Screams & Grumbles

“Filth, Inc.”

by Eric Suhem


Filth Inc.


As Madge reached the 4 floor with her shopping cart, the elevators opened upon an office scene of men and women in blood-red shirts bouncing around on trampolines and giant-sized overstuffed bean bags. A steely glint was in their eyes, and one of them turned to Madge, saying, “Join us in our financial playpen, room for one more!” Madge quickly pushed the button and the doors closed; she was just looking for the “Canned Foods” section.


Their games had started late in the night. They were financial executives, looking for candidate souls, dressed in blood-red polo shirts to show their team unity. “Here’s a fine one,” chirped a perky redhead who had leveraged a number of buy-outs and had made a name for herself in the industry.


“A juicy soul, I concur,” replied the white-haired man at the other end of the table, staring down at a digital printout of Madge. She wouldn’t join us in the playpen, but she’ll return, as the frozen vegetables aisle is in our conference room.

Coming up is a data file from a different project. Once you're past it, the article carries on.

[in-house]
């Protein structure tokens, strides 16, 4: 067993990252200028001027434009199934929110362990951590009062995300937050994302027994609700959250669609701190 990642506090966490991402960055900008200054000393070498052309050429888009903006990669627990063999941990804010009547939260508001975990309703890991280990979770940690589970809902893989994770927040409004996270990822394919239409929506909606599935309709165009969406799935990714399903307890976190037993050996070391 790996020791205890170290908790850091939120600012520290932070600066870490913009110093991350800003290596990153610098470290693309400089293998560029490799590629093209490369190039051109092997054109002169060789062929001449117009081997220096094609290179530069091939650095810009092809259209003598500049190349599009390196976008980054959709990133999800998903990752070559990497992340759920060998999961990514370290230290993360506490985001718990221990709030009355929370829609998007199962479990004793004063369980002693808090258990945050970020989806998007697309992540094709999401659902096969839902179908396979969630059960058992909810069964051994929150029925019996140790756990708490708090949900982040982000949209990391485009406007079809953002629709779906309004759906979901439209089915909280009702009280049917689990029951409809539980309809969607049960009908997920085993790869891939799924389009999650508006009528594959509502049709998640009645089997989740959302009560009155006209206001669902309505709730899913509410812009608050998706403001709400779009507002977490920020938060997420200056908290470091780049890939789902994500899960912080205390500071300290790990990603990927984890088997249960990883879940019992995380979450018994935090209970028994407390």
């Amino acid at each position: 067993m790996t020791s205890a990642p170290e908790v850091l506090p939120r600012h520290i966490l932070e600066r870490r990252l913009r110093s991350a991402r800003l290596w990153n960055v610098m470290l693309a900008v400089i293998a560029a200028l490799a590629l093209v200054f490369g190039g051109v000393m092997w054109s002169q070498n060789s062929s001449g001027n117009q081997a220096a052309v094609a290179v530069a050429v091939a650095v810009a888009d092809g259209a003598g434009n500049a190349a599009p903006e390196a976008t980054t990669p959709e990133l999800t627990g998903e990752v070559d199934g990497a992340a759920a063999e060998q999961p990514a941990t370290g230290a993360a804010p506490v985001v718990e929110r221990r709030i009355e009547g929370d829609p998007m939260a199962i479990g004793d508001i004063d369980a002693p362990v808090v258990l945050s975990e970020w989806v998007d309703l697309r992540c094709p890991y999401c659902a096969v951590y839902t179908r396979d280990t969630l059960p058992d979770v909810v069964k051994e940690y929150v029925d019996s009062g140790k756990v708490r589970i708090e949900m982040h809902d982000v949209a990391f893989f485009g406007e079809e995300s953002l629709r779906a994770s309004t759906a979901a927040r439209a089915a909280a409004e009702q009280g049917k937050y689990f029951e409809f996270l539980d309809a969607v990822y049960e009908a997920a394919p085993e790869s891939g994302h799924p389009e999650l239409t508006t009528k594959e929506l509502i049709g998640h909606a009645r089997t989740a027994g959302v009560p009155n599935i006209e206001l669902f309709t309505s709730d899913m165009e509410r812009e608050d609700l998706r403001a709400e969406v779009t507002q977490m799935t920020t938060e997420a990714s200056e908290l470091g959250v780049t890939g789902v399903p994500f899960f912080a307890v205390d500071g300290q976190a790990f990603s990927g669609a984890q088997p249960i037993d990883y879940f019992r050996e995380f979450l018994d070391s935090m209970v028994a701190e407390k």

Suddenly Madge burst into the room with her shopping cart, and a list of food items, “Am I on the right floor?” she asked, squinting at the perky redhead. In order to cut costs and please the shareholders, the financial corporation was sharing building space with a retail food outlet. Before the perky redhead could respond, Madge had disappeared back into the elevator, searching for the produce section.


The financial executives did find another candidate soul, and the white-haired man began, “Yes, here at Filth (FInancial Long-Term Happiness) Inc. we recruit only the finest financial minds.  Minds that are clean, unsullied, fresh ponies that we can ride to a better tomorrow — do you want to be a financial pony?”


“Yes, I want to be one of tomorrow’s children!” said the young business recruit, clutching his recently-earned MBA degree in a well-manicured hand.